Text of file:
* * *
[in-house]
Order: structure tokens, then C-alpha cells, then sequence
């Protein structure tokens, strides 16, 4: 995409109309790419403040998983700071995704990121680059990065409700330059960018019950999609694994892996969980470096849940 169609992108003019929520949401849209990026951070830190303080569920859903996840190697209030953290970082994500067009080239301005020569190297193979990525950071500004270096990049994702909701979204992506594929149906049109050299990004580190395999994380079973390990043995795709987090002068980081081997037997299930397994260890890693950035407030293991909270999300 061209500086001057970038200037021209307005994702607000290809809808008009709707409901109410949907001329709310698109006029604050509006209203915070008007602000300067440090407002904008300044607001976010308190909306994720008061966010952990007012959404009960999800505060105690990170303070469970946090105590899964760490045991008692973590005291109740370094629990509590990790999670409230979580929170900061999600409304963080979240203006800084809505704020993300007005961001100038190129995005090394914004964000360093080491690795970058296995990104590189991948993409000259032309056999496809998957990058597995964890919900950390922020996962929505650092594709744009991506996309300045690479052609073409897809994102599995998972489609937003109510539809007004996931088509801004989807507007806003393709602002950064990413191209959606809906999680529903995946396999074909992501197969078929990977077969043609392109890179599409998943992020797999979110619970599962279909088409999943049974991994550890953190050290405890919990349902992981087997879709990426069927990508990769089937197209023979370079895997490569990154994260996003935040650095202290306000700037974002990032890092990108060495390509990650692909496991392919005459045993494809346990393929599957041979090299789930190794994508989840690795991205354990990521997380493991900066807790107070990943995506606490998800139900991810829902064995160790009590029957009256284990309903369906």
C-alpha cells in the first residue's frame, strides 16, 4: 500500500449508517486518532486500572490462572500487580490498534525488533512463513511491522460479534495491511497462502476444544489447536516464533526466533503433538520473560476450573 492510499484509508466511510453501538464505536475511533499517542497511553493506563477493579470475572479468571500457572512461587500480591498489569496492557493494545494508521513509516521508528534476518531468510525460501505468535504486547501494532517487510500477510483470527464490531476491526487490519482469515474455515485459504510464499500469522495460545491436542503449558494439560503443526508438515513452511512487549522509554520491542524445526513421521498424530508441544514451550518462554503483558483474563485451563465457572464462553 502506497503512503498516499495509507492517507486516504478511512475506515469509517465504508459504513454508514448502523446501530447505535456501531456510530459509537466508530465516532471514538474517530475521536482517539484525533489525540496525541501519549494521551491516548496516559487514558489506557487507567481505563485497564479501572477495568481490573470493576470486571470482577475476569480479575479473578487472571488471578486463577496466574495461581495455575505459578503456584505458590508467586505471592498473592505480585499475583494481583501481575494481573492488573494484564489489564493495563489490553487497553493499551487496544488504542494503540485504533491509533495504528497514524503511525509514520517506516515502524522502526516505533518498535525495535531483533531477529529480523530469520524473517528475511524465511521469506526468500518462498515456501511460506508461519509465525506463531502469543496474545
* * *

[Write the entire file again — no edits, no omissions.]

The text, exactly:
[in-house]
Order: structure tokens, then C-alpha cells, then sequence
């Protein structure tokens, strides 16, 4: 995409109309790419403040998983700071995704990121680059990065409700330059960018019950999609694994892996969980470096849940 169609992108003019929520949401849209990026951070830190303080569920859903996840190697209030953290970082994500067009080239301005020569190297193979990525950071500004270096990049994702909701979204992506594929149906049109050299990004580190395999994380079973390990043995795709987090002068980081081997037997299930397994260890890693950035407030293991909270999300 061209500086001057970038200037021209307005994702607000290809809808008009709707409901109410949907001329709310698109006029604050509006209203915070008007602000300067440090407002904008300044607001976010308190909306994720008061966010952990007012959404009960999800505060105690990170303070469970946090105590899964760490045991008692973590005291109740370094629990509590990790999670409230979580929170900061999600409304963080979240203006800084809505704020993300007005961001100038190129995005090394914004964000360093080491690795970058296995990104590189991948993409000259032309056999496809998957990058597995964890919900950390922020996962929505650092594709744009991506996309300045690479052609073409897809994102599995998972489609937003109510539809007004996931088509801004989807507007806003393709602002950064990413191209959606809906999680529903995946396999074909992501197969078929990977077969043609392109890179599409998943992020797999979110619970599962279909088409999943049974991994550890953190050290405890919990349902992981087997879709990426069927990508990769089937197209023979370079895997490569990154994260996003935040650095202290306000700037974002990032890092990108060495390509990650692909496991392919005459045993494809346990393929599957041979090299789930190794994508989840690795991205354990990521997380493991900066807790107070990943995506606490998800139900991810829902064995160790009590029957009256284990309903369906």
C-alpha cells in the first residue's frame, strides 16, 4: 500500500449508517486518532486500572490462572500487580490498534525488533512463513511491522460479534495491511497462502476444544489447536516464533526466533503433538520473560476450573 492510499484509508466511510453501538464505536475511533499517542497511553493506563477493579470475572479468571500457572512461587500480591498489569496492557493494545494508521513509516521508528534476518531468510525460501505468535504486547501494532517487510500477510483470527464490531476491526487490519482469515474455515485459504510464499500469522495460545491436542503449558494439560503443526508438515513452511512487549522509554520491542524445526513421521498424530508441544514451550518462554503483558483474563485451563465457572464462553 502506497503512503498516499495509507492517507486516504478511512475506515469509517465504508459504513454508514448502523446501530447505535456501531456510530459509537466508530465516532471514538474517530475521536482517539484525533489525540496525541501519549494521551491516548496516559487514558489506557487507567481505563485497564479501572477495568481490573470493576470486571470482577475476569480479575479473578487472571488471578486463577496466574495461581495455575505459578503456584505458590508467586505471592498473592505480585499475583494481583501481575494481573492488573494484564489489564493495563489490553487497553493499551487496544488504542494503540485504533491509533495504528497514524503511525509514520517506516515502524522502526516505533518498535525495535531483533531477529529480523530469520524473517528475511524465511521469506526468500518462498515456501511460506508461519509465525506463531502469543496474545